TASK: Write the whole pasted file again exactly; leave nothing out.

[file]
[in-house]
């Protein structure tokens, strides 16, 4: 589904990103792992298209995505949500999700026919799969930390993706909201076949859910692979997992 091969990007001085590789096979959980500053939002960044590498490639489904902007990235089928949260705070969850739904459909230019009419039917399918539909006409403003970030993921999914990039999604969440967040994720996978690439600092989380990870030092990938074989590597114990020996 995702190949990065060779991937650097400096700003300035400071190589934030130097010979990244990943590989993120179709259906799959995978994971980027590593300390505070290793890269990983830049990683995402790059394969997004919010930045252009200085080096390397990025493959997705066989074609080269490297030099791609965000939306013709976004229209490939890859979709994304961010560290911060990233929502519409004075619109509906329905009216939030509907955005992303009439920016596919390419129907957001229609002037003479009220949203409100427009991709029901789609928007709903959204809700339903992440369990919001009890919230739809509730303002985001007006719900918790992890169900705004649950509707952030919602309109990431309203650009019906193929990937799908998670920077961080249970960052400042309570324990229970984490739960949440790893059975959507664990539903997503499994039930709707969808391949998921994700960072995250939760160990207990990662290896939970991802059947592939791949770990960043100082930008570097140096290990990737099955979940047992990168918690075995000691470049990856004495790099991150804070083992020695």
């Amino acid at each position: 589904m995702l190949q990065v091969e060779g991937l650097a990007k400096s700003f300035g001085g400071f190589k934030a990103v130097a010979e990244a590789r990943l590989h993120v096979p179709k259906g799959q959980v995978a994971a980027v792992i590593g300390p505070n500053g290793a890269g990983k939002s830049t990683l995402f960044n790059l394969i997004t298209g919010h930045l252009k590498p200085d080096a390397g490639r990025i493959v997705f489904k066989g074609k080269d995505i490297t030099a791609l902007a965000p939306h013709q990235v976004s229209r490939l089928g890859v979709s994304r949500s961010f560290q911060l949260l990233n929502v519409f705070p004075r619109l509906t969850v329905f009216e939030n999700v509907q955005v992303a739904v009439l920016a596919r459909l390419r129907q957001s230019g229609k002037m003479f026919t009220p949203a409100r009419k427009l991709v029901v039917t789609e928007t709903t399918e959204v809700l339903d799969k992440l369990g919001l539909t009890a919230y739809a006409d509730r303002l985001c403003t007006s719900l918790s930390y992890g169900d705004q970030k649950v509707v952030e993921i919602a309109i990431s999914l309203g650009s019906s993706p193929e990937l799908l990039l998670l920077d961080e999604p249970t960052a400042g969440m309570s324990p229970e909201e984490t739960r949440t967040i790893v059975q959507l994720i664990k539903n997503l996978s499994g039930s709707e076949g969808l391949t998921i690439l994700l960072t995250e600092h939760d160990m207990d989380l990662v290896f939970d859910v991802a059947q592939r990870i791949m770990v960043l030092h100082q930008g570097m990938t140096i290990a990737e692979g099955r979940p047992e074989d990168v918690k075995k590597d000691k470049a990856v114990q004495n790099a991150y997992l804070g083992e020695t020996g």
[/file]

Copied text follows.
[in-house]
């Protein structure tokens, strides 16, 4: 589904990103792992298209995505949500999700026919799969930390993706909201076949859910692979997992 091969990007001085590789096979959980500053939002960044590498490639489904902007990235089928949260705070969850739904459909230019009419039917399918539909006409403003970030993921999914990039999604969440967040994720996978690439600092989380990870030092990938074989590597114990020996 995702190949990065060779991937650097400096700003300035400071190589934030130097010979990244990943590989993120179709259906799959995978994971980027590593300390505070290793890269990983830049990683995402790059394969997004919010930045252009200085080096390397990025493959997705066989074609080269490297030099791609965000939306013709976004229209490939890859979709994304961010560290911060990233929502519409004075619109509906329905009216939030509907955005992303009439920016596919390419129907957001229609002037003479009220949203409100427009991709029901789609928007709903959204809700339903992440369990919001009890919230739809509730303002985001007006719900918790992890169900705004649950509707952030919602309109990431309203650009019906193929990937799908998670920077961080249970960052400042309570324990229970984490739960949440790893059975959507664990539903997503499994039930709707969808391949998921994700960072995250939760160990207990990662290896939970991802059947592939791949770990960043100082930008570097140096290990990737099955979940047992990168918690075995000691470049990856004495790099991150804070083992020695």
């Amino acid at each position: 589904m995702l190949q990065v091969e060779g991937l650097a990007k400096s700003f300035g001085g400071f190589k934030a990103v130097a010979e990244a590789r990943l590989h993120v096979p179709k259906g799959q959980v995978a994971a980027v792992i590593g300390p505070n500053g290793a890269g990983k939002s830049t990683l995402f960044n790059l394969i997004t298209g919010h930045l252009k590498p200085d080096a390397g490639r990025i493959v997705f489904k066989g074609k080269d995505i490297t030099a791609l902007a965000p939306h013709q990235v976004s229209r490939l089928g890859v979709s994304r949500s961010f560290q911060l949260l990233n929502v519409f705070p004075r619109l509906t969850v329905f009216e939030n999700v509907q955005v992303a739904v009439l920016a596919r459909l390419r129907q957001s230019g229609k002037m003479f026919t009220p949203a409100r009419k427009l991709v029901v039917t789609e928007t709903t399918e959204v809700l339903d799969k992440l369990g919001l539909t009890a919230y739809a006409d509730r303002l985001c403003t007006s719900l918790s930390y992890g169900d705004q970030k649950v509707v952030e993921i919602a309109i990431s999914l309203g650009s019906s993706p193929e990937l799908l990039l998670l920077d961080e999604p249970t960052a400042g969440m309570s324990p229970e909201e984490t739960r949440t967040i790893v059975q959507l994720i664990k539903n997503l996978s499994g039930s709707e076949g969808l391949t998921i690439l994700l960072t995250e600092h939760d160990m207990d989380l990662v290896f939970d859910v991802a059947q592939r990870i791949m770990v960043l030092h100082q930008g570097m990938t140096i290990a990737e692979g099955r979940p047992e074989d990168v918690k075995k590597d000691k470049a990856v114990q004495n790099a991150y997992l804070g083992e020695t020996g």